Chief Judge Stark Limits Access to Confidential Information to Legal Counsel

August 18, 2016

Publication| Intellectual Property

In Cosmo Technologies Ltd. v. Lupin Ltd., C.A. No. 15-669-LPS (D. Del. July 28, 2016), a protective order dispute, Chief Judge Stark adopted the plaintiffs’ definition of “legal personnel” and denied the defendants’ request to extend the default time period under which plaintiffs should search for responsive documents.

The defendants opposed the proposed definition of “legal personnel” because it would prevent defendant Lupin Limited’s (“Lupin”) designation of a particular non-attorney staff member of its intellectual property management group to serve as one of the two designees allowed to receive access to the plaintiffs’ confidential information under the protective order. The plaintiffs, Cosmo Technologies Ltd., Valeant Pharmaceuticals International, and Valeant Pharmaceuticals Luxembourg S.à r.l., proposed to define “legal personnel” as “attorney, lawyer, counsel, solicitor, or the equivalent title outside the United States,” although Lupin argued that the staff member (based in India) serves essentially the same role as in-house counsel would in the United States.

Chief Judge Stark ruled that Lupin would not be unfairly disadvantaged by adopting the plaintiffs’ definition, since Lupin could already designate one in-house attorney to receive confidential information; additionally, as a non-attorney, the staff member would not have the same professional obligations as in-house counsel and would be more likely to be involved in competitive decision making. Accordingly, Chief Judge Stark adopted the plaintiffs’ definition of “legal personnel.”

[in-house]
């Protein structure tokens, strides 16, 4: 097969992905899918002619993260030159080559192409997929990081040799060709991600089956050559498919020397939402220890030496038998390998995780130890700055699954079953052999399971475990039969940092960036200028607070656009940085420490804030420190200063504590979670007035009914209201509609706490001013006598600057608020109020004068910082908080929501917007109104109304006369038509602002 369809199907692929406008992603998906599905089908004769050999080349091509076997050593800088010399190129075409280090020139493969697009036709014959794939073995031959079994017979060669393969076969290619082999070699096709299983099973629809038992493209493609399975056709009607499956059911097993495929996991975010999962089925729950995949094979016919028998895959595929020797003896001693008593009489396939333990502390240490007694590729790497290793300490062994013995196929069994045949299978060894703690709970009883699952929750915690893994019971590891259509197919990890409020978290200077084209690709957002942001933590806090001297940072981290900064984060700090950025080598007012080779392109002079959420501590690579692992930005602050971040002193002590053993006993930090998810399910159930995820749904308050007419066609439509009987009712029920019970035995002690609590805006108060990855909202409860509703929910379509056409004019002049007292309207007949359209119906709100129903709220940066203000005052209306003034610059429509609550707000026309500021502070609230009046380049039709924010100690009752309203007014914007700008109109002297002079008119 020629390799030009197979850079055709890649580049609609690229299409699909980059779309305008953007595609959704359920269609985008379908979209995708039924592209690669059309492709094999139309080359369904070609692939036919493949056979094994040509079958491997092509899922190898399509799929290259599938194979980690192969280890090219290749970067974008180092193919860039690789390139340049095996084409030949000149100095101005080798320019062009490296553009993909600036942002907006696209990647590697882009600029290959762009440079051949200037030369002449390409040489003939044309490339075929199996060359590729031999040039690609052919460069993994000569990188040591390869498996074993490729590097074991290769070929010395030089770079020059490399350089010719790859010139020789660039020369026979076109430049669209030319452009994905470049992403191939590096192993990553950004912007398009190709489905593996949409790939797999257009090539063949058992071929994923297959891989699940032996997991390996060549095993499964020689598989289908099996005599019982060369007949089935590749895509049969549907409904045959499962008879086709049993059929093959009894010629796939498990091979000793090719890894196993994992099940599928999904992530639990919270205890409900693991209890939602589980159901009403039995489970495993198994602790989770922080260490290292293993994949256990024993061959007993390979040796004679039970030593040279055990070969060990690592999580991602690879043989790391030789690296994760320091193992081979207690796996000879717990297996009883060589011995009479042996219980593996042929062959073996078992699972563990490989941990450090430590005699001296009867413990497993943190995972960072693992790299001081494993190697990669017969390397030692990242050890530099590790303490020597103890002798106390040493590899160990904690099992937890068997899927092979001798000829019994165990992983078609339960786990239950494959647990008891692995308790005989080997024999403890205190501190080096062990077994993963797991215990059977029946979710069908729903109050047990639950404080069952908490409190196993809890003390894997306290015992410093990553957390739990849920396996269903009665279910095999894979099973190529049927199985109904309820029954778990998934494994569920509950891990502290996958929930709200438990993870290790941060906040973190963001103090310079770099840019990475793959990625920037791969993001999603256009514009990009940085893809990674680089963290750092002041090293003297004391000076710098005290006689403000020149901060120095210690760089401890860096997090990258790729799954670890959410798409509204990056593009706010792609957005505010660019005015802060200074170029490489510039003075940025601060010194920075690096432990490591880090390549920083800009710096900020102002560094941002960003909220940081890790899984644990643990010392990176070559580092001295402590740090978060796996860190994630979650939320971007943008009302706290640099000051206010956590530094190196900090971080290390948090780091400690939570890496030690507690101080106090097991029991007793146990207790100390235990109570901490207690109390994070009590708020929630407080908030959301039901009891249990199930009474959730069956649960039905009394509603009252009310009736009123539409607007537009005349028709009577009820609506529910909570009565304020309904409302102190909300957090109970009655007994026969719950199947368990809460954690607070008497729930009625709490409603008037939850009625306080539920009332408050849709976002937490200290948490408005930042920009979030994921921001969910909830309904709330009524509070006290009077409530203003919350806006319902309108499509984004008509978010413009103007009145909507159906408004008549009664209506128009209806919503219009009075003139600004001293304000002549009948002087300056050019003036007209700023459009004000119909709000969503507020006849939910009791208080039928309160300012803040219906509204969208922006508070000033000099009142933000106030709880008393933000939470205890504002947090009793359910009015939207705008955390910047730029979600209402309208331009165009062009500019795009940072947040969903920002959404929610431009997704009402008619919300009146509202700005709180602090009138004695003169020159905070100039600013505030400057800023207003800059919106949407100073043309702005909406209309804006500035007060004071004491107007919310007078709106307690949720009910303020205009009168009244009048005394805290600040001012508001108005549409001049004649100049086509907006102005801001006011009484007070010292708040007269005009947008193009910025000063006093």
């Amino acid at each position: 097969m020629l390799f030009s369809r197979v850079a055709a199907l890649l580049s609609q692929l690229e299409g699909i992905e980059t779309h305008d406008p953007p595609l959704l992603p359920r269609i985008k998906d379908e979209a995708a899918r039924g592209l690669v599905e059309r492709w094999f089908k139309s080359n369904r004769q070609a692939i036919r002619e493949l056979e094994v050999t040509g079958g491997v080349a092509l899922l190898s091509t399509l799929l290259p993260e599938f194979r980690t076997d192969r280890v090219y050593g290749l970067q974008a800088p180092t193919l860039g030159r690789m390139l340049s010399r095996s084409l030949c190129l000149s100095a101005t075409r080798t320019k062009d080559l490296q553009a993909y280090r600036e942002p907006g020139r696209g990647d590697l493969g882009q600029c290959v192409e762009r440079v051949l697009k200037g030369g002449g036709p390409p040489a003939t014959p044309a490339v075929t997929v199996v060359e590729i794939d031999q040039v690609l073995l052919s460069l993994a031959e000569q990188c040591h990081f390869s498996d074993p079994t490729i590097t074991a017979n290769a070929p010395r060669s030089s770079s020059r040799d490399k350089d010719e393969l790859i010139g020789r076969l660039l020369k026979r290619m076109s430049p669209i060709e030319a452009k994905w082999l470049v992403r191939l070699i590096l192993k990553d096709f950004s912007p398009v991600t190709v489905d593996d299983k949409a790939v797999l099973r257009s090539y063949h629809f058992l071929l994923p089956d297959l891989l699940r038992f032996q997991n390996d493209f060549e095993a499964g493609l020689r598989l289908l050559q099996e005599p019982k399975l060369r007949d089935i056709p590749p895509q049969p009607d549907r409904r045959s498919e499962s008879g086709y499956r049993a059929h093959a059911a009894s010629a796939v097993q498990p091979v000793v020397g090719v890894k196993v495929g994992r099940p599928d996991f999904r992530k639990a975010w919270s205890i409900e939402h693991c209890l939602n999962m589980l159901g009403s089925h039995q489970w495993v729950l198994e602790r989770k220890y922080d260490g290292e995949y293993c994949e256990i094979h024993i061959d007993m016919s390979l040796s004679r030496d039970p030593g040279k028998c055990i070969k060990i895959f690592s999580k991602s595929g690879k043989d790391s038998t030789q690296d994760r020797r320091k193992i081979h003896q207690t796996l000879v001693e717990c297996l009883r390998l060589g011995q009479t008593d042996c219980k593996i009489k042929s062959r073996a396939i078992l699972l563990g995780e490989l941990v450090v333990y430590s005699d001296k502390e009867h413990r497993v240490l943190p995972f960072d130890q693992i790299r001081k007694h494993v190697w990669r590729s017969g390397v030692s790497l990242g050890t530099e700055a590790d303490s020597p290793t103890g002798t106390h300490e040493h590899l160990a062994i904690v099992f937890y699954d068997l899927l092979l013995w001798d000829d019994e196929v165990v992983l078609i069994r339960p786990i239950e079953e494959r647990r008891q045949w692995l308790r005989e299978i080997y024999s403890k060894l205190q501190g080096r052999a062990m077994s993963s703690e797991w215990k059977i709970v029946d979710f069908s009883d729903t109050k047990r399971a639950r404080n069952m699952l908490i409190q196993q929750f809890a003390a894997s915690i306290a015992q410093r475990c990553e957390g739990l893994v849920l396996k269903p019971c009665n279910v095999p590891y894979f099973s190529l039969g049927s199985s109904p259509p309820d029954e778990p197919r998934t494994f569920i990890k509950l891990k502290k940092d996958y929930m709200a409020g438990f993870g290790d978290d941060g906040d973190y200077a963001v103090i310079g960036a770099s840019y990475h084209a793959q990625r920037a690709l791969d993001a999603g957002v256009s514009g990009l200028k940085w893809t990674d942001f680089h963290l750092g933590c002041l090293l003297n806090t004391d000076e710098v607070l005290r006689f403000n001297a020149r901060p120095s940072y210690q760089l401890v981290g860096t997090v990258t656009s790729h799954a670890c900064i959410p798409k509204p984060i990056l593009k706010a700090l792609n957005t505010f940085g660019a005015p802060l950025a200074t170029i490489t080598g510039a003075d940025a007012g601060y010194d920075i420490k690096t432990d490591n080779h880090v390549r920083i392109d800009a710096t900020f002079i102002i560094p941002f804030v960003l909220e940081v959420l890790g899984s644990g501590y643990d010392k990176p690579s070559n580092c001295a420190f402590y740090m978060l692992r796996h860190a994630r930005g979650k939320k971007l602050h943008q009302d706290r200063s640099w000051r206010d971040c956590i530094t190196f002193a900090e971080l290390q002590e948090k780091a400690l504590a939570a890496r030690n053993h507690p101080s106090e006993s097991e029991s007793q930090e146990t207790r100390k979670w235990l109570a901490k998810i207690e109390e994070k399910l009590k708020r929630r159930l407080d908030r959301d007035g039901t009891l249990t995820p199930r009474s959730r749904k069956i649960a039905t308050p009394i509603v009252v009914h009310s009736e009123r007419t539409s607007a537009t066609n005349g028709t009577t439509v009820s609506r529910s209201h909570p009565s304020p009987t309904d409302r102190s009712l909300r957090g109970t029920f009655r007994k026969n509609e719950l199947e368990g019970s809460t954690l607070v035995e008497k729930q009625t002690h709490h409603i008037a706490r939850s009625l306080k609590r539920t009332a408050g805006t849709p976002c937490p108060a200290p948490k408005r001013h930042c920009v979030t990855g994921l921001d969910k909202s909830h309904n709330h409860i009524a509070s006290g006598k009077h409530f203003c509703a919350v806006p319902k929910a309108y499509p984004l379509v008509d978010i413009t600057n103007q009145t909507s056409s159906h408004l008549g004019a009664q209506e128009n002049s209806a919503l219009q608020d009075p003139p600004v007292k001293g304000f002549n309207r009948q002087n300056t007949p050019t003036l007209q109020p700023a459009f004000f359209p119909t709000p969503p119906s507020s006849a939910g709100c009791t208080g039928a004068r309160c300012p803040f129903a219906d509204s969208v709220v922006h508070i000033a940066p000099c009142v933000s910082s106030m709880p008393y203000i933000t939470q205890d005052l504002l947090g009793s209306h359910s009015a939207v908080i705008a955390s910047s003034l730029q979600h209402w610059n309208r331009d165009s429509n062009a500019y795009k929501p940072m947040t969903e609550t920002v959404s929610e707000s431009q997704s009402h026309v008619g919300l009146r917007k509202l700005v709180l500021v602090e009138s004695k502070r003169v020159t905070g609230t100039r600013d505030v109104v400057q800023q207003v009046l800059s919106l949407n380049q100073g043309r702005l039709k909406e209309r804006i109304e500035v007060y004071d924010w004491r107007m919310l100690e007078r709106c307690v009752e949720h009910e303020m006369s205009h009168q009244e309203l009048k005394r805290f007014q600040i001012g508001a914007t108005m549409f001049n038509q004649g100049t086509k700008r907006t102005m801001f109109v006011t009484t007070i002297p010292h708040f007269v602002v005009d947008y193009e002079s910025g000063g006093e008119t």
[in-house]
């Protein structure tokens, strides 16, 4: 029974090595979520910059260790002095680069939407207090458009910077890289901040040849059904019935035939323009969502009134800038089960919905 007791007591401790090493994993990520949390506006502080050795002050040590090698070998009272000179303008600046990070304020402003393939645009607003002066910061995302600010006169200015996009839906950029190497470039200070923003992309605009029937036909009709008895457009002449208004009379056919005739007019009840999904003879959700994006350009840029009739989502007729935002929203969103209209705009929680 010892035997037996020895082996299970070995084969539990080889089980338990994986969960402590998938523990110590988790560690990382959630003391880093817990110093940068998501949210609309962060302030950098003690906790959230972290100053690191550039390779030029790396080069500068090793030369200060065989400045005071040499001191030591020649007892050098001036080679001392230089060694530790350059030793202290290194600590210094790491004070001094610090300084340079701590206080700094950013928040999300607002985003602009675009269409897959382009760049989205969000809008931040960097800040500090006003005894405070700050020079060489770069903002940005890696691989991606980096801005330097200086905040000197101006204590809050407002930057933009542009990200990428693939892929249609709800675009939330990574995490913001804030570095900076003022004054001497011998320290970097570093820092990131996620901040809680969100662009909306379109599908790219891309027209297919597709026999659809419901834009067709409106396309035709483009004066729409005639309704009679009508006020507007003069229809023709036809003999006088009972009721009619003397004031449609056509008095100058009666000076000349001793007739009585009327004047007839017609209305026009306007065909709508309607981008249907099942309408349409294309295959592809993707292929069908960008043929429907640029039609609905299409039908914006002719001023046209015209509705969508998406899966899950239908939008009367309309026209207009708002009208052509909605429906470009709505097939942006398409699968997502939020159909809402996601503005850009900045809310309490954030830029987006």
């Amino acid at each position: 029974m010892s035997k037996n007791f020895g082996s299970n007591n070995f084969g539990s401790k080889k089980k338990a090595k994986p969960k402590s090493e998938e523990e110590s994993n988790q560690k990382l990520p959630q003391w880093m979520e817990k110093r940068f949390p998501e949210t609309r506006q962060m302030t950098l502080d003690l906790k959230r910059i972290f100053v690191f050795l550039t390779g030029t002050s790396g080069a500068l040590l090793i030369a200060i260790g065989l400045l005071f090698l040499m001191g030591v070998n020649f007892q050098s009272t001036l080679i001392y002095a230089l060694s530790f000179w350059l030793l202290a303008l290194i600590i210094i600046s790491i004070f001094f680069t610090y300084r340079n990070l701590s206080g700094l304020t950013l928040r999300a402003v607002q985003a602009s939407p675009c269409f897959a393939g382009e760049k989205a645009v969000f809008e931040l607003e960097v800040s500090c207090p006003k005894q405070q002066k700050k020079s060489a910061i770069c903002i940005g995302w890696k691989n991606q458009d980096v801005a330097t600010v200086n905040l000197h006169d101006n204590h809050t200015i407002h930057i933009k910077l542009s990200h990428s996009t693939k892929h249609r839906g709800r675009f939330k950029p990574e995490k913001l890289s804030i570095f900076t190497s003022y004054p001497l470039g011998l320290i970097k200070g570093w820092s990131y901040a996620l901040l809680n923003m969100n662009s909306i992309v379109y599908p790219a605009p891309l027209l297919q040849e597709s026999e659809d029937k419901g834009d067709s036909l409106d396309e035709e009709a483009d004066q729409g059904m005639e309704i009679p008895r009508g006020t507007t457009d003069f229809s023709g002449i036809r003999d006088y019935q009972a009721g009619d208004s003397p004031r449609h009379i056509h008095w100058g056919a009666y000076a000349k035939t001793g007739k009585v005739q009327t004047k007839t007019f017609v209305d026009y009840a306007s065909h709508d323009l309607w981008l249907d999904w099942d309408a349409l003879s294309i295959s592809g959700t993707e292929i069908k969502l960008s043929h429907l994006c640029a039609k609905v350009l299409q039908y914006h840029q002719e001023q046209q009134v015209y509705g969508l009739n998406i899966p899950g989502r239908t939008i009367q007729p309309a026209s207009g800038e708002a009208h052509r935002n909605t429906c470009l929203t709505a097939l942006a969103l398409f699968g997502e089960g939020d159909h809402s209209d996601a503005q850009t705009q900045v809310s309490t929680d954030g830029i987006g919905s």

The Court also denied the defendants’ request to extend the period for locating responsive documents beyond the period provided for in the Delaware Default Standard for Discovery (i.e., six years before the filing of the lawsuit). The defendants argued that the period of the plaintiffs’ discovery efforts should extend to the plaintiffs’ decision to develop the product claimed in the patents-in-suit, but Chief Judge Stark noted that the Default Standard already expressly requires the production of documents related to conception or reduction to practice of the inventions. Moreover, the plaintiffs agreed to consider specific requests for additional older documents upon the articulation of a specific good faith need.

Key Points: The existence of discrete events relating to issues in litigation will not necessarily justify the duty to search for responsive documents over the entire period spanning backwards to such events.

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